19 Duq. L. Rev. 1 (1980-1981)
Some Reflections on Proximate Cause

handle is hein.journals/duqu19 and id is 13 raw text is: Duquesne Law Review
Volume 19, Number 1, Fall 1980
Some Reflections on Proximate Cause
David E. Seidelson
I. THE DEFINITIONAL PROBLEM
Black's Law Dictionary offers this primary definition of proximate
cause: That which, in a natural and continuous sequence, unbroken by
any efficient intervening cause, produces injury, and without which the
result would not have occurred.' One could hardly fashion a more suc-
cinct definition for one of the most elusive concepts in the law.2 And,
as is frequently the case when subtle concepts are reduced to terse
verbalization, one could hardly fashion a sentence of equal length con-
taining so many conclusional words and phrases. What is a natural se-
quence? What constitutes a natural and continuous sequence? And
when is an intervening cause       ''efficient? Those questions are not
raised to condemn Black's; they are intended only to suggest the near
impossibility of imputing to the concept of proximate cause a brief
definition which will be of meaningful assistance to a court confronting
a proximate cause issue.
EDITOR'S NOTE: The author is Professor of Law at The National Law Center of The
George Washington University. B.A., University of Pittsburgh (1951); LL. B., University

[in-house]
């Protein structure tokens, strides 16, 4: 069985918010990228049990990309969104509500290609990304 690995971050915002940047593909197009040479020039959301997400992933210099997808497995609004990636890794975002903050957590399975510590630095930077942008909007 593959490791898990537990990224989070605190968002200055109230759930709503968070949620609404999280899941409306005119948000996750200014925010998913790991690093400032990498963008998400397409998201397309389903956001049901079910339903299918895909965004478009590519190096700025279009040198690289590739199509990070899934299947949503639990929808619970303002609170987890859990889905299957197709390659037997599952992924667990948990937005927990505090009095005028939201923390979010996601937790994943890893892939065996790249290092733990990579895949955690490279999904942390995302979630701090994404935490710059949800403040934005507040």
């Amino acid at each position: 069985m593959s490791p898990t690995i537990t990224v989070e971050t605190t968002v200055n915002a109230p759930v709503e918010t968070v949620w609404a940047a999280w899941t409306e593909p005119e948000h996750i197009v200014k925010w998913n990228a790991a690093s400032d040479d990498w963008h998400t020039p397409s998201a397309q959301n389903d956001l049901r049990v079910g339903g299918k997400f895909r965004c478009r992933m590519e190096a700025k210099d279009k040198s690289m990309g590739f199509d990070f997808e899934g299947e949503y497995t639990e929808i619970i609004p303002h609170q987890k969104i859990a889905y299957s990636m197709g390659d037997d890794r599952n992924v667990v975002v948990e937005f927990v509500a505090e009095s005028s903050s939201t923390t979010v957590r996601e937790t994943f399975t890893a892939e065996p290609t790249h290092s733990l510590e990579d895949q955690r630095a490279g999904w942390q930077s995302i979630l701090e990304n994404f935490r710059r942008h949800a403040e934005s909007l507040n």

of Pittsburgh School of Law (1956). Professor Seidelson wishes to acknowledge the con-
tribution made by the following authors to the subject of proximate cause. While the ap-
proach of this article is relatively original, scholars have never regarded this area of law
as a static one and the diversity of their views attests to this fact. See, e.g., A. BECHT &
F. MILLER, THE TEST OF FACTUAL CAUSATION IN NEGLIGENCE AND STRICT LIABILITY CASES
(1961); G. CALABRESI, THE COST OF ACCIDENTS (1970); L. GREEN, THE LITIGATION PROCESS IN
TORT LAW (1965); J. HENDERSON, JR. & R. PEARSON, THE TORTS PROCESS (1975); R.
KEETON, LEGAL CAUSE IN THE LAW OF TORTS (1963); C. MORRIS & C.R. MORRIS, JR., MORRIS
ON TORTS (2d ed. 1980); R. POSNER, ECONOMIC ANALYSIS OF LAW (1977); W. PROSSER, THE
LAW OF TORTS (4th ed. 1971); Epstein, A Theory of Strict Liability, 2 J. LEGAL STUD. 151
(1973).
1. BLACK'S LAW DICTIONARY 1103 (5th ed. 1979).
2. See W. PROSSER, THE LAW OF TORTS (4th ed. 1971) [hereinafter cited as PROSSER]
for this assertion:

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